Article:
We are now building on these achievements and working with over 70 cultural organisations across Scotland in various key areas including carbon management, behavioural change and advocacy for sustainable practice in the arts.

Our work with cultural organisations is the first step towards a wider change. Cultural organisations can influence public behaviour and attitudes about climate change through:

Changing their own behaviour;
Communicating with their audiences;
Engaging the public’s emotions, values and ideas.

Go to Creative Carbon Scotland

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Opportunity: Just Imagine arts competition

Can you reimagine a future where we put nature at the heart of our decisions?

WWF has launched a nationwide competition calling on creatives to produce artworks that reimagine a greener, thriving future – where nature is at the heart of our decisions. The initiative, titled ‘Just Imagine’, hopes to spark conversations about the solutions to the climate and nature crisis and drive positive change through art.

Now open for entries, the competition welcomes submissions across a variety of disciplines, including visual arts, illustration, fashion and textiles, poetry, creative writing, and other art forms. Entrants are encouraged to use their artistic explorations to capture how we can best live in harmony with our planet and what our rebuilt future could look like.

The competition follows the release of Sir David Attenborough’s new film, ‘A Life On Our Planet’, in which he reflects on the changes to the natural world during his lifetime and presents his hopeful vision for the future. WWF, who co-produced the film, is encouraging individuals, arts collectives and artist networks from across the UK to take inspiration from Attenborough’s powerful witness statement and respond to the competition brief with their own ‘reimagined’ future.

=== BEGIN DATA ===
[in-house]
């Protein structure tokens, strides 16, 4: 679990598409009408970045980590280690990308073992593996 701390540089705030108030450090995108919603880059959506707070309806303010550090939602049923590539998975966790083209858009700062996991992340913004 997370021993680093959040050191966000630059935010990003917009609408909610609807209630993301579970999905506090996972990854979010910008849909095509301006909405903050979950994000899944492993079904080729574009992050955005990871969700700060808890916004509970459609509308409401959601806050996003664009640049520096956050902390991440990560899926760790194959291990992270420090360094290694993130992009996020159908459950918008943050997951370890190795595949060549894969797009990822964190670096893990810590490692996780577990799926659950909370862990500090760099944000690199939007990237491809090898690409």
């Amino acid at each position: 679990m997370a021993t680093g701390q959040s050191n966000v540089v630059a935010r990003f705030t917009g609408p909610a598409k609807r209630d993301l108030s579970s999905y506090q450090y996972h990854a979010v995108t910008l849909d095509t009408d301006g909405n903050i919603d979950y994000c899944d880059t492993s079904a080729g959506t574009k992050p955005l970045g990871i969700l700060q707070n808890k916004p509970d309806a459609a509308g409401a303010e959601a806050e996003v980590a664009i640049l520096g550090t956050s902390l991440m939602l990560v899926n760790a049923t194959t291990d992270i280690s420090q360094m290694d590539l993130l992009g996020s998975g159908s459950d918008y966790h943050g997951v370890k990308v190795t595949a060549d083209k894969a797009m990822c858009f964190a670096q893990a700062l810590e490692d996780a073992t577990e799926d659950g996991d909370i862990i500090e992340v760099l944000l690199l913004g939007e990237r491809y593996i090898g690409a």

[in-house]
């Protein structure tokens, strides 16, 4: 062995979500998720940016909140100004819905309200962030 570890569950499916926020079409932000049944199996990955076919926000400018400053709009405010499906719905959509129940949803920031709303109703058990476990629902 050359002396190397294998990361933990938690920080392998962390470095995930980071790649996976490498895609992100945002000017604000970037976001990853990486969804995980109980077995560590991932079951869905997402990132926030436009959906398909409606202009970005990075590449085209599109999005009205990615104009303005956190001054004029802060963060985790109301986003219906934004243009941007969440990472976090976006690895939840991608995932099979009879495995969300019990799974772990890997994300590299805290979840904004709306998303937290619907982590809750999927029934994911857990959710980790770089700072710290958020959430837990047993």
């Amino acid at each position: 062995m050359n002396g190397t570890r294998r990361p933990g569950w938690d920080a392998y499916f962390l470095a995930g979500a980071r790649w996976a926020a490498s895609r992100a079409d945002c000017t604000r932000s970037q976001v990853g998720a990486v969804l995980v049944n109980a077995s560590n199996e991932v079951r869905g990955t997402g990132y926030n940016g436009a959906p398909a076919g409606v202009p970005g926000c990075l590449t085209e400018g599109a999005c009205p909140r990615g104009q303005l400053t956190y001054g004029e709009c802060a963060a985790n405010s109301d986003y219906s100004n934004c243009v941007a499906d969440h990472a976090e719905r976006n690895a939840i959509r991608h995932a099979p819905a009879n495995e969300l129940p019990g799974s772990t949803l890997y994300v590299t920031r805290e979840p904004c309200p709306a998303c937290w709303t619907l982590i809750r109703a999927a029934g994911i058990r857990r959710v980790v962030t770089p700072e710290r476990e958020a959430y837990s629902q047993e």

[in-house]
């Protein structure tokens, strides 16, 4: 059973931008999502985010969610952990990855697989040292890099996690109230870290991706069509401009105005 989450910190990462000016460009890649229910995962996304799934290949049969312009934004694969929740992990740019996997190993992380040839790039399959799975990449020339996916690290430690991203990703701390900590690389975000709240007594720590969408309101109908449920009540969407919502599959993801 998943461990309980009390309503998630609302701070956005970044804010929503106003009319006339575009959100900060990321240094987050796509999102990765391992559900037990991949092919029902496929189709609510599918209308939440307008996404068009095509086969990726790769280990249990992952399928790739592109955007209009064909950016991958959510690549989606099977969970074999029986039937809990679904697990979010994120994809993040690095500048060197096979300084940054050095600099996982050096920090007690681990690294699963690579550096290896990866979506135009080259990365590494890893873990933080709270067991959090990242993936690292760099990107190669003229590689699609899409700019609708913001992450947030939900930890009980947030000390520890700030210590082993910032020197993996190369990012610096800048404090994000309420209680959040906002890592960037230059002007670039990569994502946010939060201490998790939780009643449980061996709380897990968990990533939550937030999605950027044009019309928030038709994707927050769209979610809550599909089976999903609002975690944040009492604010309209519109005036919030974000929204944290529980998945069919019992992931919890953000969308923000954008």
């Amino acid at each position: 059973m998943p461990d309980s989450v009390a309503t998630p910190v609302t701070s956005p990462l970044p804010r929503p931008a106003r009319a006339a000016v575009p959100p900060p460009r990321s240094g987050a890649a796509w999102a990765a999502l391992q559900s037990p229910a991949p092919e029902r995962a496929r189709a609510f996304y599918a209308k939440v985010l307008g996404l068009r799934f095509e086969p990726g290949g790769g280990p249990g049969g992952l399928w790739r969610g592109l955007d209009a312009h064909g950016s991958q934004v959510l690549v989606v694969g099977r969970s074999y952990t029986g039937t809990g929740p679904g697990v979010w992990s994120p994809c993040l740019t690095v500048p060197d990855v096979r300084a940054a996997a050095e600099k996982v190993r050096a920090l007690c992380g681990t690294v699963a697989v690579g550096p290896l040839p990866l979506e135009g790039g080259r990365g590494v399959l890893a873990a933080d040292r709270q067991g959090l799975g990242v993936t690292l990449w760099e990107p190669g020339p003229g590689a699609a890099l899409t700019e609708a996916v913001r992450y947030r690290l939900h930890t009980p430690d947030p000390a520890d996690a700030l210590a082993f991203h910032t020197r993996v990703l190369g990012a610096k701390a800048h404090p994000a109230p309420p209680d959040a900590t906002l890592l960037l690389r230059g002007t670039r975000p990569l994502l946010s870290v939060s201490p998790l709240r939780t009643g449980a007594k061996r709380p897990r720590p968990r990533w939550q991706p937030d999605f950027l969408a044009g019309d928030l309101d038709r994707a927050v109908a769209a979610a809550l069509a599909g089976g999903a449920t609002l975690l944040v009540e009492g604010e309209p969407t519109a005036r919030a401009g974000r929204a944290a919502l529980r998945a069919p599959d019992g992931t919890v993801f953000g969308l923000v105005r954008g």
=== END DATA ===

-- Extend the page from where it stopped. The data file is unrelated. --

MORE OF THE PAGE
Entries will close at 5pm on Monday, 25 January 2021. A panel of judges – including award-winning graphic designer Greg Bunbury, painter poet Judy Ling Wong CBE and award-winning Anthropological Future Designer Stacie Woolsey – will then select 12 winners to feature in a virtual exhibition, hosted by WWF-UK.

The exhibition aims to inspire and influence local communities, while illustrating the power of the creative community in shaping new ways of thinking.

The post Opportunity: Just Imagine arts competition appeared first on Creative Carbon Scotland.

———-

Creative Carbon Scotland is a partnership of arts organisations working to put culture at the heart of a sustainable Scotland. We believe cultural and creative organisations have a significant influencing power to help shape a sustainable Scotland for the 21st century.

In 2011 we worked with partners Festivals Edinburgh, the Federation of Scottish Threatre and Scottish Contemporary Art Network to support over thirty arts organisations to operate more sustainably.

We are now building on these achievements and working with over 70 cultural organisations across Scotland in various key areas including carbon management, behavioural change and advocacy for sustainable practice in the arts.

Our work with cultural organisations is the first step towards a wider change. Cultural organisations can influence public behaviour and attitudes about climate change through:

Changing their own behaviour;
Communicating with their audiences;
Engaging the public’s emotions, values and ideas.

Go to Creative Carbon Scotland

Powered by WPeMatico

Guest blog: Common-sense solutions to our climate and nature crises

Scottish geographer and energy specialist, Neil Kitching, recently independently published ‘Carbon Choices’, a book on the common-sense solutions to our climate and nature crises.

In Carbon Choices, I identify five common sense principles to tackle climate change:

1. Price carbon pollution
2. Consume carefully, travel wisely
3. Embrace efficiency, avoid waste
4. Nurture nature
5. Be fair across current and future generations

In this blog, I explore the carbon impact of arts and culture and how we can apply these five principles in Scotland.

The direct carbon footprint of arts and culture can be low compared to more mechanised forms of entertainment – dominated by the energy used to heat the buildings that house activities and cultural events. Conversely, the indirect footprint is often high. Audience travel to a concert is the largest component of its carbon footprint, whilst many people travel long distances to view culture and art, for example, to see famous buildings and works of art that are usually sited in large cities such as Glasgow and Edinburgh.